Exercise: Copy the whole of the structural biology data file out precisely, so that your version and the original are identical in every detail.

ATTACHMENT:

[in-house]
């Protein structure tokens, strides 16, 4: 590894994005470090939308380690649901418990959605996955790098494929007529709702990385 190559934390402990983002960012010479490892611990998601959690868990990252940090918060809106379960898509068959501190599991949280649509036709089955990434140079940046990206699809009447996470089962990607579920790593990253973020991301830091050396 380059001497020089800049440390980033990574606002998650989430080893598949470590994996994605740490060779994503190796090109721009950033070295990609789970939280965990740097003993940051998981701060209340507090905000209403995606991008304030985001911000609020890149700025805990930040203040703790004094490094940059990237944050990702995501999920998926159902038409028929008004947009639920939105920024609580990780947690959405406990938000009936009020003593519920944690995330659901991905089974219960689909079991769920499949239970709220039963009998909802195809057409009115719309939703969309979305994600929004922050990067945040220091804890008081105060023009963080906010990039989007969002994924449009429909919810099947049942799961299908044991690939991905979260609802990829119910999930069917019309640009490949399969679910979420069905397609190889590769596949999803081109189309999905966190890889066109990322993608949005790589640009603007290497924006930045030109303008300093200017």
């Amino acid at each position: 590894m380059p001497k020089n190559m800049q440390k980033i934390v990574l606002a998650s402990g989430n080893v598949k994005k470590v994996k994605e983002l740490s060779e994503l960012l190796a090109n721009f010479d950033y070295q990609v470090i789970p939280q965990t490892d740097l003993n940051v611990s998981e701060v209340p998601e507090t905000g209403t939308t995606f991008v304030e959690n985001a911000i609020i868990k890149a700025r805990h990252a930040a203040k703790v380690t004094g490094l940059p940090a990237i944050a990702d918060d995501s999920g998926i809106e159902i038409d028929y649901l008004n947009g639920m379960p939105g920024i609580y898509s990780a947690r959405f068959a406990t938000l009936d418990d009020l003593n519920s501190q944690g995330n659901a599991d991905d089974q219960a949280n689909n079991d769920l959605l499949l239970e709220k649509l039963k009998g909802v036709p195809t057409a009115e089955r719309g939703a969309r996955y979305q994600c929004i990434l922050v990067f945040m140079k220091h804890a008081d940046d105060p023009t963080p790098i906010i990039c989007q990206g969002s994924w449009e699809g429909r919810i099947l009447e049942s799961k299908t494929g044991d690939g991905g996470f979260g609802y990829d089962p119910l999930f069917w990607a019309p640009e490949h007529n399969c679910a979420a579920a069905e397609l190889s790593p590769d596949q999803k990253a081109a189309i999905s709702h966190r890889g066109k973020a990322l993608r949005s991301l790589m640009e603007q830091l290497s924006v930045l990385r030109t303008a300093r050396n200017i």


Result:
[in-house]
């Protein structure tokens, strides 16, 4: 590894994005470090939308380690649901418990959605996955790098494929007529709702990385 190559934390402990983002960012010479490892611990998601959690868990990252940090918060809106379960898509068959501190599991949280649509036709089955990434140079940046990206699809009447996470089962990607579920790593990253973020991301830091050396 380059001497020089800049440390980033990574606002998650989430080893598949470590994996994605740490060779994503190796090109721009950033070295990609789970939280965990740097003993940051998981701060209340507090905000209403995606991008304030985001911000609020890149700025805990930040203040703790004094490094940059990237944050990702995501999920998926159902038409028929008004947009639920939105920024609580990780947690959405406990938000009936009020003593519920944690995330659901991905089974219960689909079991769920499949239970709220039963009998909802195809057409009115719309939703969309979305994600929004922050990067945040220091804890008081105060023009963080906010990039989007969002994924449009429909919810099947049942799961299908044991690939991905979260609802990829119910999930069917019309640009490949399969679910979420069905397609190889590769596949999803081109189309999905966190890889066109990322993608949005790589640009603007290497924006930045030109303008300093200017």
């Amino acid at each position: 590894m380059p001497k020089n190559m800049q440390k980033i934390v990574l606002a998650s402990g989430n080893v598949k994005k470590v994996k994605e983002l740490s060779e994503l960012l190796a090109n721009f010479d950033y070295q990609v470090i789970p939280q965990t490892d740097l003993n940051v611990s998981e701060v209340p998601e507090t905000g209403t939308t995606f991008v304030e959690n985001a911000i609020i868990k890149a700025r805990h990252a930040a203040k703790v380690t004094g490094l940059p940090a990237i944050a990702d918060d995501s999920g998926i809106e159902i038409d028929y649901l008004n947009g639920m379960p939105g920024i609580y898509s990780a947690r959405f068959a406990t938000l009936d418990d009020l003593n519920s501190q944690g995330n659901a599991d991905d089974q219960a949280n689909n079991d769920l959605l499949l239970e709220k649509l039963k009998g909802v036709p195809t057409a009115e089955r719309g939703a969309r996955y979305q994600c929004i990434l922050v990067f945040m140079k220091h804890a008081d940046d105060p023009t963080p790098i906010i990039c989007q990206g969002s994924w449009e699809g429909r919810i099947l009447e049942s799961k299908t494929g044991d690939g991905g996470f979260g609802y990829d089962p119910l999930f069917w990607a019309p640009e490949h007529n399969c679910a979420a579920a069905e397609l190889s790593p590769d596949q999803k990253a081109a189309i999905s709702h966190r890889g066109k973020a990322l993608r949005s991301l790589m640009e603007q830091l290497s924006v930045l990385r030109t303008a300093r050396n200017i």